North Carolina is one step closer to to being a fracking state.
After debate on the House floor that lasted nearly two hours this afternoon, during which Democrats submitted amendments to the bill that were either defeated or tabled (so there would be no voting record), the House approved S786, the Energy Modernization Act.
It clears the way for oil and gas exploration.
Around 50 protesters and several lawmakers rallied in front of the Legislative building before the session, to speak against the fracking bill which sped through the Senate and two House Committees before it went to the House floor Wednesday.
Armed with small signs per the new General Assembly protest rules, fracking opponents sent silent messages to lawmakers from behind the glass windows overlooking the House chamber.
The protesters were angry about how quickly the bill has moved through the Legislature and the lack of public input that was allowed during the process. They fear for the environment, mourn the loss of local government control, and recalled what one protester said was the worst contaminated drinking water incident in the nation, at Camp Lejeune, North Carolina, where hundreds of people died or became ill from drinking contaminated water for more than a decade.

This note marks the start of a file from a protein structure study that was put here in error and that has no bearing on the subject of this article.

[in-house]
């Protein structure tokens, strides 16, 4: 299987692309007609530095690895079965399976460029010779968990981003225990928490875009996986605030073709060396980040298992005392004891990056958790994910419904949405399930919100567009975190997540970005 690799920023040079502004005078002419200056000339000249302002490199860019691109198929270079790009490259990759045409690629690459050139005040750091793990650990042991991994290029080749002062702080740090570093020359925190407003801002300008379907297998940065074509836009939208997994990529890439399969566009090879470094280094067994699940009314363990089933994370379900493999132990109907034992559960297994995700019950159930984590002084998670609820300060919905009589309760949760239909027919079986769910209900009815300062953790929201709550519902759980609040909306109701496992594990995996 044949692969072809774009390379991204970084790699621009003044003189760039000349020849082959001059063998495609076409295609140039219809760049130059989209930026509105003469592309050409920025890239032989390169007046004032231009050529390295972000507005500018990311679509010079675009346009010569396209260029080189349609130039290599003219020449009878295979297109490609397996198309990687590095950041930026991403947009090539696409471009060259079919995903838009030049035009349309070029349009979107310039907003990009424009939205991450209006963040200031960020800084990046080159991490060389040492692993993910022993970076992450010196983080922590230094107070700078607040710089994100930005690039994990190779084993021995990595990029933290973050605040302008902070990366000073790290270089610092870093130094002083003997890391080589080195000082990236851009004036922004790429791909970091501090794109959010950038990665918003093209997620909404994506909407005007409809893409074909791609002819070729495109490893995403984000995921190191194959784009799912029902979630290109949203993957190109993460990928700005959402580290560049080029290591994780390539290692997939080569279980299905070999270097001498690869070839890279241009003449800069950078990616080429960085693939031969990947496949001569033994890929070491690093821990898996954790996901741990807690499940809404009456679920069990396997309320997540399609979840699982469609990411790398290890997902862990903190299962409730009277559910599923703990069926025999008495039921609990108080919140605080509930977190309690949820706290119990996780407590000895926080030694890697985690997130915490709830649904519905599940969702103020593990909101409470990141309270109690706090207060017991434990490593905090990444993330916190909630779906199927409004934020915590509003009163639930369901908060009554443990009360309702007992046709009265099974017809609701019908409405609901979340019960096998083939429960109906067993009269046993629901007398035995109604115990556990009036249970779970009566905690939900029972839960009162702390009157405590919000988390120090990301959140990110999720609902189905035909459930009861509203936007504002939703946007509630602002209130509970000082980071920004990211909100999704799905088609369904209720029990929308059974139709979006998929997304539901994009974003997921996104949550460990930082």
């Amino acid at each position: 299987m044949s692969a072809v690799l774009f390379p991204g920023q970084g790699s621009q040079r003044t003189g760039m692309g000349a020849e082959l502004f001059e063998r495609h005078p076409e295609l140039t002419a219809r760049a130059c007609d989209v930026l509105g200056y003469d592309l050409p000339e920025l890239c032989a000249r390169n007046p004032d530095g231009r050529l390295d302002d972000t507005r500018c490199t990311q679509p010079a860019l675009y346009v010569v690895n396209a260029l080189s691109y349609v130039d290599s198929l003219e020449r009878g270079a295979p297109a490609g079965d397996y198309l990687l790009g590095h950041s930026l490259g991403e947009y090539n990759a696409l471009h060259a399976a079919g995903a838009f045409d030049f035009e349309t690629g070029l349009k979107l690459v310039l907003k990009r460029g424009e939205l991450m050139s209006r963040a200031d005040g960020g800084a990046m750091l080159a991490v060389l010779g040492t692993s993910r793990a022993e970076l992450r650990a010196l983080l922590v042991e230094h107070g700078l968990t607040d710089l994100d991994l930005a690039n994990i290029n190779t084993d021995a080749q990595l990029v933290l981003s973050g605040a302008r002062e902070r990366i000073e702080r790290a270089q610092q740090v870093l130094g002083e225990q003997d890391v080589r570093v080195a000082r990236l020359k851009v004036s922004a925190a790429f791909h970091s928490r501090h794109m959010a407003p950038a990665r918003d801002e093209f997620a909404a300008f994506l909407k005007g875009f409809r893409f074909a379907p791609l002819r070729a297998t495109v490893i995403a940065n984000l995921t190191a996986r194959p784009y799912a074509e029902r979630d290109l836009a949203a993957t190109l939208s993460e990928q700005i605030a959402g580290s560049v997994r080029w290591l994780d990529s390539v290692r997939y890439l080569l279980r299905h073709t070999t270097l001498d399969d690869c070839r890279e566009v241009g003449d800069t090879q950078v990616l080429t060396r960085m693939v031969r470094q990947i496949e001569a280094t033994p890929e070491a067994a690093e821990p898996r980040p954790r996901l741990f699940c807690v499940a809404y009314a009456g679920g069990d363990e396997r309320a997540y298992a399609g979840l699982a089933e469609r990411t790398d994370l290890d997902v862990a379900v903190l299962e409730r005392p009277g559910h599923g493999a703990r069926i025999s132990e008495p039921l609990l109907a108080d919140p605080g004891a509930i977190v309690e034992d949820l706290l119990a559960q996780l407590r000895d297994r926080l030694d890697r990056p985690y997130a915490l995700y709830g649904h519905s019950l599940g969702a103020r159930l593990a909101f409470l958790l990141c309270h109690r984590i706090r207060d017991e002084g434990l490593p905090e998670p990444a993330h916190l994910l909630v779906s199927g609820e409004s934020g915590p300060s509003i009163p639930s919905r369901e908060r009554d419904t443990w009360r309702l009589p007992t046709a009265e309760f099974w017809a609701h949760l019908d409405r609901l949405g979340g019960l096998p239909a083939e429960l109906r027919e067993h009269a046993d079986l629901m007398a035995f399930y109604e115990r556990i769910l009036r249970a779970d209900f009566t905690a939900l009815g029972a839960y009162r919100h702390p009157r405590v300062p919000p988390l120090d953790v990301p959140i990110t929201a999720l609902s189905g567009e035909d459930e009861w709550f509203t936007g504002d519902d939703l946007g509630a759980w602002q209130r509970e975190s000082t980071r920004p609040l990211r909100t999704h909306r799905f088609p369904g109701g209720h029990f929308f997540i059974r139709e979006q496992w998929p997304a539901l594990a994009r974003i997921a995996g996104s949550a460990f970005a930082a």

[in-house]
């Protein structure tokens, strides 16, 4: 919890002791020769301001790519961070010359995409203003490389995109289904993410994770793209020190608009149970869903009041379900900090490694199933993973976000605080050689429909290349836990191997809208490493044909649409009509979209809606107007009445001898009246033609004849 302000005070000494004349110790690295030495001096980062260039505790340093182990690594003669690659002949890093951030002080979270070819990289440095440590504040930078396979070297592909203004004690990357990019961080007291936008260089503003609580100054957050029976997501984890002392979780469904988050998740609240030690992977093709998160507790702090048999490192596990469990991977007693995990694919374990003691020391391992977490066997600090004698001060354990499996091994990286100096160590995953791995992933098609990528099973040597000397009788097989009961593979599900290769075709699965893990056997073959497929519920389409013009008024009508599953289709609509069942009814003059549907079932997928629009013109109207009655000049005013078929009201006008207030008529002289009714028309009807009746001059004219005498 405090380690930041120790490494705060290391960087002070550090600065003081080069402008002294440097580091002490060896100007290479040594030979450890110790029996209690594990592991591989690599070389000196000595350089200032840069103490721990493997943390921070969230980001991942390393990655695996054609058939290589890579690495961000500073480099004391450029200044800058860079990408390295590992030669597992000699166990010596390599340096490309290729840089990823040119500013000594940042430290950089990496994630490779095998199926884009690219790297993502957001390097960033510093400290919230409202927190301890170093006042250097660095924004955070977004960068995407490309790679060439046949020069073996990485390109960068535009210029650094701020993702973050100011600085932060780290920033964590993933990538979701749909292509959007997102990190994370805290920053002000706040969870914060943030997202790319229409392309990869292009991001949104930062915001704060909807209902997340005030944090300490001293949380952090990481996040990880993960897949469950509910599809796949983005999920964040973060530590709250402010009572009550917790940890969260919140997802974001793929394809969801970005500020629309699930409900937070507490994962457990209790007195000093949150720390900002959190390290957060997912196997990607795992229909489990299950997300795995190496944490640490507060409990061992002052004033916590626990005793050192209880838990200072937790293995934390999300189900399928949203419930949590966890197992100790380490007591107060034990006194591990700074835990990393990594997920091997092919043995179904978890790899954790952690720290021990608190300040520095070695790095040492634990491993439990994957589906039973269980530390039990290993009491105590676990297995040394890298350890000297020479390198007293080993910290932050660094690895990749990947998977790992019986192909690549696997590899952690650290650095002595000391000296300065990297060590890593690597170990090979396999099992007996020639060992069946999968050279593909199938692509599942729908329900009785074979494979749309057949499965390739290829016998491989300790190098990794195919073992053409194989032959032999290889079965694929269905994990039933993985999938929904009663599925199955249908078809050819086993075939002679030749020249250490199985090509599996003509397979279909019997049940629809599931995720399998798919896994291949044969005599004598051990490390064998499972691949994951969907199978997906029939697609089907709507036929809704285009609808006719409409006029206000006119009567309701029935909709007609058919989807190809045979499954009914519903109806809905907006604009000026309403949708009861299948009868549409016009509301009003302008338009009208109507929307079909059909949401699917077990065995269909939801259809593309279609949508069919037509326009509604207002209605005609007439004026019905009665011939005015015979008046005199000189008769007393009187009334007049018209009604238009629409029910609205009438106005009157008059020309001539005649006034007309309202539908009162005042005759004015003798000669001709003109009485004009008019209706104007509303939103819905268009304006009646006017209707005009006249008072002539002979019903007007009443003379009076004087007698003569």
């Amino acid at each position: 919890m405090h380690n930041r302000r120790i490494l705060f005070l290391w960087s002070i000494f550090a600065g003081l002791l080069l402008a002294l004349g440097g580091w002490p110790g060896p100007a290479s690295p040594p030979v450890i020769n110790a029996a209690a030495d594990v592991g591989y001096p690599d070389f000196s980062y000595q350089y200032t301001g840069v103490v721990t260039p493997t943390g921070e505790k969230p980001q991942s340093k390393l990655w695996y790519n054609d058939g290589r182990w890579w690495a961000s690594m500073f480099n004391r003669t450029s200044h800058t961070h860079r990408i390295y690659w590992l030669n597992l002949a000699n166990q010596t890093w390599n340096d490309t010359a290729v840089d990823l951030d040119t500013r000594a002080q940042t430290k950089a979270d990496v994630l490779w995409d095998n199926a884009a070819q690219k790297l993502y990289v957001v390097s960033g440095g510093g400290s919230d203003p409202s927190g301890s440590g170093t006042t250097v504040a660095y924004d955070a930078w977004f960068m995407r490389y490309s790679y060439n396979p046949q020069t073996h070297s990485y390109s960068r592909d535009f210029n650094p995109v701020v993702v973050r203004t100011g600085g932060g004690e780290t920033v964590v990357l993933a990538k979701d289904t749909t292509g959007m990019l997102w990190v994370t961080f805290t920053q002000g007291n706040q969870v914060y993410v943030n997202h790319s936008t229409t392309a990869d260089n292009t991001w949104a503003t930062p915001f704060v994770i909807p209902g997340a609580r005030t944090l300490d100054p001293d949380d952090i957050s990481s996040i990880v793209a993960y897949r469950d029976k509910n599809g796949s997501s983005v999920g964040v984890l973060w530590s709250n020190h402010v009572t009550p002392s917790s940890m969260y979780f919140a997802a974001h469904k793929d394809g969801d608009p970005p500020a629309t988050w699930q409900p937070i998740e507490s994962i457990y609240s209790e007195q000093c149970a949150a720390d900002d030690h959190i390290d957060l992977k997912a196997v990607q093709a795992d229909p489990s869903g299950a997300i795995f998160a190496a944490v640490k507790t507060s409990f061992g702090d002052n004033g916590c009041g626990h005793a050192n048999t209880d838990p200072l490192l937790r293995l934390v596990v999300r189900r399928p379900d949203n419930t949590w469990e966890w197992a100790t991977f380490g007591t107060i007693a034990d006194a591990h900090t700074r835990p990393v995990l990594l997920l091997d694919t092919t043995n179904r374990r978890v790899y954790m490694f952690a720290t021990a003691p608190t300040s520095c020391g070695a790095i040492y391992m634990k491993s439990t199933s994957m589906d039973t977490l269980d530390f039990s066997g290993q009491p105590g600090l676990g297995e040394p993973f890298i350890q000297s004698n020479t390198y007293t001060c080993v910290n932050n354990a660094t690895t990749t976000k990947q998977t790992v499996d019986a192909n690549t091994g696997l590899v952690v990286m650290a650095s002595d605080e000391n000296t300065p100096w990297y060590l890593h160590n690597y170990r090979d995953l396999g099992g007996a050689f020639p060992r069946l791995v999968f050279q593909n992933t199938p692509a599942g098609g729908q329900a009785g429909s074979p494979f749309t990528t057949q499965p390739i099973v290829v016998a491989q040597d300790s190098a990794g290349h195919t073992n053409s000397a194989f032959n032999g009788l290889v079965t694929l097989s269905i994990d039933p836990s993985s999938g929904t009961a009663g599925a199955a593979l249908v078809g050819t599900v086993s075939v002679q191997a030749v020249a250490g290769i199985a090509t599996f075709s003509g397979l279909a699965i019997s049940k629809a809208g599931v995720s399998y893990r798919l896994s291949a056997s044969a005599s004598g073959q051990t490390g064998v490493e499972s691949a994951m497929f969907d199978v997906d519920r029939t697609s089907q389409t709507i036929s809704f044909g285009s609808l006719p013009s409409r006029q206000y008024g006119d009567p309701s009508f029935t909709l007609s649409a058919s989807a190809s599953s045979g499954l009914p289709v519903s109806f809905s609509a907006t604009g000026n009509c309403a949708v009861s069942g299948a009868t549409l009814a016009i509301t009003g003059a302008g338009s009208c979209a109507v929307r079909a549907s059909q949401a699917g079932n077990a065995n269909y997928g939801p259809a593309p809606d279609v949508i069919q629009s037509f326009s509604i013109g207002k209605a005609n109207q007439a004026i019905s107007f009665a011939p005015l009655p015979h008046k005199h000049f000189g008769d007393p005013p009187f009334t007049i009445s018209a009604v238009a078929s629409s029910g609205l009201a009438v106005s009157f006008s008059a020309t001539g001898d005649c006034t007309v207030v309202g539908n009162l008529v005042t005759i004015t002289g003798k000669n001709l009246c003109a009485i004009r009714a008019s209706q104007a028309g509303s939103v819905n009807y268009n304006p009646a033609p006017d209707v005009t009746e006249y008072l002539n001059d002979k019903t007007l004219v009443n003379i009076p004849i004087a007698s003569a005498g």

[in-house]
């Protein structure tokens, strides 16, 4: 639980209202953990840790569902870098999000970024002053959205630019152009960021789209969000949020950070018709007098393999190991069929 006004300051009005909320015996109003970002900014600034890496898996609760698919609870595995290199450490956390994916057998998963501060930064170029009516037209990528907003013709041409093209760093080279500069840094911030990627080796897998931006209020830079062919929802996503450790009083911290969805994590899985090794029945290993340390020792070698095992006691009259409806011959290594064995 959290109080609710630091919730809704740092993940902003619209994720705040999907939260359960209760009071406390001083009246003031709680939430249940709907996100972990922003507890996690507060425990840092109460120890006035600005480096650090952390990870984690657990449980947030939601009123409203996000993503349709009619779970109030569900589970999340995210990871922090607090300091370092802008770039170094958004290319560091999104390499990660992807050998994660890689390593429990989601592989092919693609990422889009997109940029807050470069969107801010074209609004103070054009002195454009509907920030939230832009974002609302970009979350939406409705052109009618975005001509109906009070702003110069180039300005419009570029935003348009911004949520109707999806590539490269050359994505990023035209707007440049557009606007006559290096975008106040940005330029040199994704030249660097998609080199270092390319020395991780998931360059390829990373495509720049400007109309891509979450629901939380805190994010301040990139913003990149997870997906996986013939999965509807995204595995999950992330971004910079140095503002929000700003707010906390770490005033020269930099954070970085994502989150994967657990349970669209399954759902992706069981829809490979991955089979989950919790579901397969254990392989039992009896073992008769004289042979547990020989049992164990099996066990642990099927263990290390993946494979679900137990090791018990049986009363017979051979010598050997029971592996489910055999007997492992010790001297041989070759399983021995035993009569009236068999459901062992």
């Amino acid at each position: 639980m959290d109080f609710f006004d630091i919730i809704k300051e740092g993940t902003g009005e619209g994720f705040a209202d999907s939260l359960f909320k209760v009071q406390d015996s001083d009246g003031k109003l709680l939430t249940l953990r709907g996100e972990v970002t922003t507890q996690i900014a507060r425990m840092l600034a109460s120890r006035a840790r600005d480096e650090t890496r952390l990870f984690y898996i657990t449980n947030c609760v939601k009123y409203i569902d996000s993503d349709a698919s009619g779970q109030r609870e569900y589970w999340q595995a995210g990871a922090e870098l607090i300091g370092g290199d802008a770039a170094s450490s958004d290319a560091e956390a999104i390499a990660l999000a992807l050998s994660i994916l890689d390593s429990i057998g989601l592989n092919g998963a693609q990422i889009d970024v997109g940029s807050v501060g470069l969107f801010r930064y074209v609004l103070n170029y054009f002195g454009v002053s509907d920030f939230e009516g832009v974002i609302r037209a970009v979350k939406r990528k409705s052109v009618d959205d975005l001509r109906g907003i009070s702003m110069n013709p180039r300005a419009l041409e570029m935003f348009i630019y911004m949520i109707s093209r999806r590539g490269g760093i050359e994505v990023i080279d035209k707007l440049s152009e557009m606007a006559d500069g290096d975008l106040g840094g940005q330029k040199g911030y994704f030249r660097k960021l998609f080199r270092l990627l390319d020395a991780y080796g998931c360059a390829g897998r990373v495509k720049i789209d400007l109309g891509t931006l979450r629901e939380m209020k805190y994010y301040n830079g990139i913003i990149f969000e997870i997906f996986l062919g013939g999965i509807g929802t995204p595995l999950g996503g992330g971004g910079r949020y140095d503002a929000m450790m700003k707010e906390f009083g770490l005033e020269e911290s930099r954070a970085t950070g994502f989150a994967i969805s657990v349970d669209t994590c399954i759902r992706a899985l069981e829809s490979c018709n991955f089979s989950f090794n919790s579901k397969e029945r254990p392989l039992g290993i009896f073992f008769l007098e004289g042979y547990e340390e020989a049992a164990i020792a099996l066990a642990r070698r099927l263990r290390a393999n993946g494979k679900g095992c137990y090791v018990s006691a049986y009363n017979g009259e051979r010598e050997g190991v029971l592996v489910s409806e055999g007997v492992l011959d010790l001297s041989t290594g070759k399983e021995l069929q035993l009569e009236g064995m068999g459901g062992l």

Several Democratic Representatives spoke to the crowd before they went into session.
They said a promise made on the House floor not to lift the state's fracking moratorium before the practice was determined to be safe was going to be broken. The bill preempts a package of rules related to fracking that the state's Mining and Energy Commission will unveil in October.
Rep. Rieves, D-Chatham and Lee Counties, said residents in his district— already targeted for drilling— want a say in what's going on.
"There is great concern that this bill is moving too fast, going too far and doing too much," Rieves said.
Rep. Susi Hamilton, D-New Hanover, told the crowd to wait "Remember in November," urging people to vote out lawmakers who she says are attacking sustainable industries in North Carolina.
But the protesters' efforts today were in vain, a conclusion that seemed foregone from the vrery beginning.
The North Carolina Conservation Network provides a good summary of what opponents say are problems with the bill here